A concept illustration for a helicopter to be included on the Mars Sample Return mission. A more advanced science helicopter concept is shown in the background, while the currently operating Ingenuity helicopter is depicted in the upper-right corner. (Image credit – NASA / JPL-Caltech)

Europa Clipper and Titan Dragonfly. The annual budget for NASA’s multiple-flyby mission to Jupiter’s moon Europa decreased as planned from $472 million to $345 million as it approaches its October 2024 launch date. That places the flagship mission’s share of the division budget behind the Dragonfly rotorcraft mission to Saturn’s moon Titan, which is part of the medium-scale New Frontiers portfolio. Aiming to launch in 2027, Dragonfly’s budget increased from $219 to at least $400 million this year, which is $10 million more than requested.

Other New Frontiers missions. The overall New Frontiers budget increased from $284 million to $478 million, as requested. Of the portion not going to Dragonfly, the OSIRIS-REx mission’s share is larger this year to accommodate delivery of its sample from the asteroid Bennu and the spacecraft’s transition to a newly approved second mission to investigate the asteroid Apophis as it passes Earth in 2029. New Frontiers is also supporting ongoing operations of the Juno Jupiter probe and the New Horizons probe, which is currently traversing the Kuiper Belt beyond Pluto.

Discovery missions. Congress did not specify a funding level for the Discovery program, which NASA planned to ramp down from $332 million to $230 million during an anticipated lull in activity this year. However, the program is now in flux due to the Psyche asteroid mission missing its first launch window last year and a consequent decision to put off the planned VERITAS Venus missions to help relieve personnel strains at the NASA-Caltech Jet Propulsion Laboratory (JPL), which is developing both missions.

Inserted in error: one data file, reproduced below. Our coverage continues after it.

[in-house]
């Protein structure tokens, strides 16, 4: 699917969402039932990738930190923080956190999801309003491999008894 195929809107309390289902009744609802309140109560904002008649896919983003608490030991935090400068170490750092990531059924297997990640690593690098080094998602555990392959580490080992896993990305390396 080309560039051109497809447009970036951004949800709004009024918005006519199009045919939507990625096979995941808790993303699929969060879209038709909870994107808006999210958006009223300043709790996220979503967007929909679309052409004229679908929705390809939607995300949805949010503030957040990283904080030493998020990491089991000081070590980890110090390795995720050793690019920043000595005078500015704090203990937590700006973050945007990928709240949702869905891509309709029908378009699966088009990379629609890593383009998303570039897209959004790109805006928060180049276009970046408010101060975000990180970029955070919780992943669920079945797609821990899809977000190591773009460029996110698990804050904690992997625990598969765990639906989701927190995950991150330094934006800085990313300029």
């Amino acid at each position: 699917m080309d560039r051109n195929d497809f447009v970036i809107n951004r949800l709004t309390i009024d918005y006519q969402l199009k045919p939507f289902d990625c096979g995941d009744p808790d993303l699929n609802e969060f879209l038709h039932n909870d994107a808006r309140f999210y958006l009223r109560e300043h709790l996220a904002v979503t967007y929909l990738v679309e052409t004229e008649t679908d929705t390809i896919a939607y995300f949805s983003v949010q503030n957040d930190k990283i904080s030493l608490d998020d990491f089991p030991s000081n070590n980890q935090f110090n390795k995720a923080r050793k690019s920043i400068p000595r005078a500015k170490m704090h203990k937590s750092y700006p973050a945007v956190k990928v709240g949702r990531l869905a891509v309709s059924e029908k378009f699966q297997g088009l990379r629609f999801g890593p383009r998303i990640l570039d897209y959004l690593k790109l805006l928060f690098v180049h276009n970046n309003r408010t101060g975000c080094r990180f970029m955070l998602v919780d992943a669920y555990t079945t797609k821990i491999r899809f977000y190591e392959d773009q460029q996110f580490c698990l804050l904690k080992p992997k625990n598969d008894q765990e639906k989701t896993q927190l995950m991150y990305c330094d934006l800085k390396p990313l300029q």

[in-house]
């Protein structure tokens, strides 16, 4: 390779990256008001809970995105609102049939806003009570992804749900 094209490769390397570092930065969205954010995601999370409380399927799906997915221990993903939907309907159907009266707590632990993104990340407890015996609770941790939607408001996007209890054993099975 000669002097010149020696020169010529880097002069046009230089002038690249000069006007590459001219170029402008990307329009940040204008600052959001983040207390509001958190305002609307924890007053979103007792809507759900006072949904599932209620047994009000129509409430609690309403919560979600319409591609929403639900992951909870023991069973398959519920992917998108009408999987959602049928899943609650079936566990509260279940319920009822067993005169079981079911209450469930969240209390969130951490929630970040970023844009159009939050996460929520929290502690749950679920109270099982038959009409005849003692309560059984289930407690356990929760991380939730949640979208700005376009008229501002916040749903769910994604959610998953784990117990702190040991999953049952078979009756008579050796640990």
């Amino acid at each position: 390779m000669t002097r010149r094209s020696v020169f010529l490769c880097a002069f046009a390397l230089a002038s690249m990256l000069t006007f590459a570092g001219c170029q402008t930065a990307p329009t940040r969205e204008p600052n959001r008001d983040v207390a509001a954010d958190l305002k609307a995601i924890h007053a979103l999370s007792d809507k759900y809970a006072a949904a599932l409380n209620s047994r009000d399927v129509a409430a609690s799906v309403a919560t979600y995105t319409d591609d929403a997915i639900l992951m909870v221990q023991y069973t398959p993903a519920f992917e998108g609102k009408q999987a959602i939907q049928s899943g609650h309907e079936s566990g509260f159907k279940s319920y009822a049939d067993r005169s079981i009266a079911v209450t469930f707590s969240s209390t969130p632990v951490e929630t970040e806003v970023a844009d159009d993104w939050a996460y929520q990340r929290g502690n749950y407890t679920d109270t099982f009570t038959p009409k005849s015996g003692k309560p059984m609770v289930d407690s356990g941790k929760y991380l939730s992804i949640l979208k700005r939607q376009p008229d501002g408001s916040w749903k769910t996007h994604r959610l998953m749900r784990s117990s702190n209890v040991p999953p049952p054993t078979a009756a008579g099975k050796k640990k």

Planetary defense. The planetary defense budget fell from $166 million to $138 million, partially owing to the launch and successful conclusion of the Double Asteroid Redirection Test mission last year. In addition, though, the budget for the Near-Earth Object Surveyor, a planned space-based asteroid-hunting telescope, decreased from $110 million to $90 million. That is well more than the $40 million requested but still a cut at a point in the mission’s development when its budget would generally be increasing. Congress “notes concern” about NASA’s decision to push NEO Surveyor’s target launch date from 2026 to 2028, but Division Director Lori Glaze said this week the funding provided will not allow a return to the earlier date. She also noted the delay prioritized short-run cost savings at the expense of a higher total development cost, which is now $1.2 billion , or about double what NASA anticipated when it approved the mission in 2019.